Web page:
Michael Gove spoke yesterday and suggested that many young people are being denied the opportunity to excel in academic skills and that the curriculum should therefore change to put that right. Furthermore, he was lambasted by a caller on Radio 5, about his rigid view of educational reform.
This government, with Gove as Education Secretary, seem to value academic excellence above all else.
But what does academic mean? I get the sense that it means being in the top ten of any world-wide comparison of educational league tables. But that doesn’t address the needs of our country today or, by extension the needs of our learners.
What kind of degree does the butcher, the baker, the plumber, the HGV driver, the electrician, the shopkeeper, the gardener, the taxi driver, the hairdresser (etc.) need? What kind of academic excellence does the guy you call out on Christmas Eve to mend the frozen pipes need to respond to your call? In the main – none at all. Don’t misunderstand me, many of these tradesmen and women will undertake academic courses to better perform their business, but in the main, the courses they will seek out – but not easily find these days – are those that advance their skills; their vocational skills!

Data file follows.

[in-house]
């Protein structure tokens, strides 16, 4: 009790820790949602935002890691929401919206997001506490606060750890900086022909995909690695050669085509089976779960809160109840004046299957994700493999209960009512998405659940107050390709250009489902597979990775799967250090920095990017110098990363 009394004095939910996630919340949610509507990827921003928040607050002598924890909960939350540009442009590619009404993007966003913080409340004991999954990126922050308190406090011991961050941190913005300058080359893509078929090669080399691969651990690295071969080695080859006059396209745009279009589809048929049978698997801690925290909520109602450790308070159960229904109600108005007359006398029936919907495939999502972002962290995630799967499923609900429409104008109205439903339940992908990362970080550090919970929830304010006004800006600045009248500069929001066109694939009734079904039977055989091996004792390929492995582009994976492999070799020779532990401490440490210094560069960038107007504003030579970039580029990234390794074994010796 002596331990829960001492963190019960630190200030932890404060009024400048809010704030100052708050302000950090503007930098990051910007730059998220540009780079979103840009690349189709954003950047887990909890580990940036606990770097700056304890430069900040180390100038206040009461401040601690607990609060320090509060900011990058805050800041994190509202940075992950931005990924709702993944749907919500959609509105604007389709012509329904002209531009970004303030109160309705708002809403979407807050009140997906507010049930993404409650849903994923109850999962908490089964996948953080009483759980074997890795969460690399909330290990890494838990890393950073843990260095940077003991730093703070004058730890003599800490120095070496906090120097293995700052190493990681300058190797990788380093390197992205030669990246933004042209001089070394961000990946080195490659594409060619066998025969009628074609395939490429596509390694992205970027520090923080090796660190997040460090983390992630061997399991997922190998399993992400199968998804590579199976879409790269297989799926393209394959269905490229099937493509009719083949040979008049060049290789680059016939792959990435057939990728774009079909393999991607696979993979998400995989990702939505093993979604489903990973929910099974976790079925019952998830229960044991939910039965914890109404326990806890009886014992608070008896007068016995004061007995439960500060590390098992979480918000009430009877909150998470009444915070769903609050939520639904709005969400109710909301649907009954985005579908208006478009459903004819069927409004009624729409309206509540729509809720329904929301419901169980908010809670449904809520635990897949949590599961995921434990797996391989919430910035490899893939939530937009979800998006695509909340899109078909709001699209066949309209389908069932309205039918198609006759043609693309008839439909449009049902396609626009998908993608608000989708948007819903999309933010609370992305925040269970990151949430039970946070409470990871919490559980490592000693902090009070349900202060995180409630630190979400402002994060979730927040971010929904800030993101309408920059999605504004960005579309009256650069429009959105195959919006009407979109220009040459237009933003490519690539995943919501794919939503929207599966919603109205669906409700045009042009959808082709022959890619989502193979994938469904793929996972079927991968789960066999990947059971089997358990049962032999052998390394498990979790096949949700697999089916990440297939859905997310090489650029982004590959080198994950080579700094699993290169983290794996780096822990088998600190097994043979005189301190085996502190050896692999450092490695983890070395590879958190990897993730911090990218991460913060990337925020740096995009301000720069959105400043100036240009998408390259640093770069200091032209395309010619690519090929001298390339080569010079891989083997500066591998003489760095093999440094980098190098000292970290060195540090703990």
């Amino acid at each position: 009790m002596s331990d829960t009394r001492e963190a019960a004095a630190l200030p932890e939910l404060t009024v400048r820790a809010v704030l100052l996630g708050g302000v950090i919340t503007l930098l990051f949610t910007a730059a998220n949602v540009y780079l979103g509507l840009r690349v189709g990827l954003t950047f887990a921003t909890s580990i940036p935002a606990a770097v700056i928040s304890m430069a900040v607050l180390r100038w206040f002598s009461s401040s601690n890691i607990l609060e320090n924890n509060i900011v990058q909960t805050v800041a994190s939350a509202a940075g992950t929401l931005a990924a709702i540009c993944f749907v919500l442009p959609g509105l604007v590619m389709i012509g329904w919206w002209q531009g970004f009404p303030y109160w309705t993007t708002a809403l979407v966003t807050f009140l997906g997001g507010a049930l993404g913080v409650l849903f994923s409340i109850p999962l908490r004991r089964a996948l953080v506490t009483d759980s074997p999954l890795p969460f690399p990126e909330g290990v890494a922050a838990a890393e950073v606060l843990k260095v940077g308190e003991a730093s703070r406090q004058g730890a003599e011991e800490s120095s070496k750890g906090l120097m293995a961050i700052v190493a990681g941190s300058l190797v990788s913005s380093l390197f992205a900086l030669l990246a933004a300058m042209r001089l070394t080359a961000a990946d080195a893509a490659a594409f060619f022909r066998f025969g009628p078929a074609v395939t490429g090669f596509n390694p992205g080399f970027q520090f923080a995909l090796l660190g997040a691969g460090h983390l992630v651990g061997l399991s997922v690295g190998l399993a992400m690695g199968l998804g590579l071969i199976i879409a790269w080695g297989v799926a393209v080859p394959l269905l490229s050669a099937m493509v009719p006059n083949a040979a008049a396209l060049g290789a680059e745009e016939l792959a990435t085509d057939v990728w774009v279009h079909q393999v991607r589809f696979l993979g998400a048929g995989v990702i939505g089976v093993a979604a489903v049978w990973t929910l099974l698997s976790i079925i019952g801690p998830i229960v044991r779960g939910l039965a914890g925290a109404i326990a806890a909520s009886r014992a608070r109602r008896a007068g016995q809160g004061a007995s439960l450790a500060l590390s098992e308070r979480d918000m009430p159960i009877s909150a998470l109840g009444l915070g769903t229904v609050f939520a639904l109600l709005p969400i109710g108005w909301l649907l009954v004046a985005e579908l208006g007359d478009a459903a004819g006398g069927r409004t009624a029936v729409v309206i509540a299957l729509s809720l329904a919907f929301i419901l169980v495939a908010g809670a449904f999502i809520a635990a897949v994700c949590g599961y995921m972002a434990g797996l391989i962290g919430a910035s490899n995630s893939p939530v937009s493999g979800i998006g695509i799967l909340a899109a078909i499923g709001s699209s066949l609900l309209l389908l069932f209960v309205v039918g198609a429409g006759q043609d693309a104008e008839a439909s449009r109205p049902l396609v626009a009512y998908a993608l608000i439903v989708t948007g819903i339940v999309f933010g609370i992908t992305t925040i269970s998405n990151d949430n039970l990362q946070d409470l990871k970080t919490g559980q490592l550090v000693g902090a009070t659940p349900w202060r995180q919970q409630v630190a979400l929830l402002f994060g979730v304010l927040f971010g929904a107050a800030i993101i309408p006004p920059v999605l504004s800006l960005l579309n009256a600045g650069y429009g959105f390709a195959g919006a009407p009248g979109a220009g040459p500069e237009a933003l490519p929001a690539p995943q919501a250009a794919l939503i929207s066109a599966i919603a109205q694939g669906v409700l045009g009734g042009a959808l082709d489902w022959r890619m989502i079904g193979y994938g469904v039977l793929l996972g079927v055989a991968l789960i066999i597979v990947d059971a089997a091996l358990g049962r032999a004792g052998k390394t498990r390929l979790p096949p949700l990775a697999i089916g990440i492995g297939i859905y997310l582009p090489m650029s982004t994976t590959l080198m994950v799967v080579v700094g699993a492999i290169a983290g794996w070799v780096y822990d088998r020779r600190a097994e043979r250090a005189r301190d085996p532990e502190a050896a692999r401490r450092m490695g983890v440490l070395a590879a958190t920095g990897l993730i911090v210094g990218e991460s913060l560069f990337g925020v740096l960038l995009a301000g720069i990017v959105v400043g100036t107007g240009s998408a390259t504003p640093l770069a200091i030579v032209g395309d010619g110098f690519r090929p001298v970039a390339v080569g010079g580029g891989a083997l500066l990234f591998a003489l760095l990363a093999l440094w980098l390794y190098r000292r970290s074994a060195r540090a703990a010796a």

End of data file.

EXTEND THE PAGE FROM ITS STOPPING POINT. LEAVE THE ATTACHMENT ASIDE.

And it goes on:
Why are vocational skills so undervalued? I know that I’d rather have someone come to fix my pipes who knows how to effect the repair and make it (and me) safe than someone who comes along and tells me where the copper is mined, at what temperature it melts, how the pipe is extruded and why solder is better than rubber at sealing pipes. We need to value vocational excellence as much as academic skills – neither should be paramount.
My wife teaches foundation degree to early years workers. In the main these students are adults managing early years settings. They are NOT stupid. However, the academic rigour imposed by the authenticating university leads them to believe that they are. The foundation degree is the only qualification available to them that offers progression: But progression towards what? If they were to undertake a course that developed their skills in the management and safety of their setting they would be delighted and would devour the course – but given the need to ‘write in an academic way’, something they have never done before is demoralising.
We shouldn’t forget that many learners choose a vocational route because that is what interests them and it is what they become good at. Many others choose such a route because academia is simply beyond them. Educational institutions, despite laws made to change this, simply cannot cope with dyslexics, or similarly capable adults who cannot ‘do’ academic.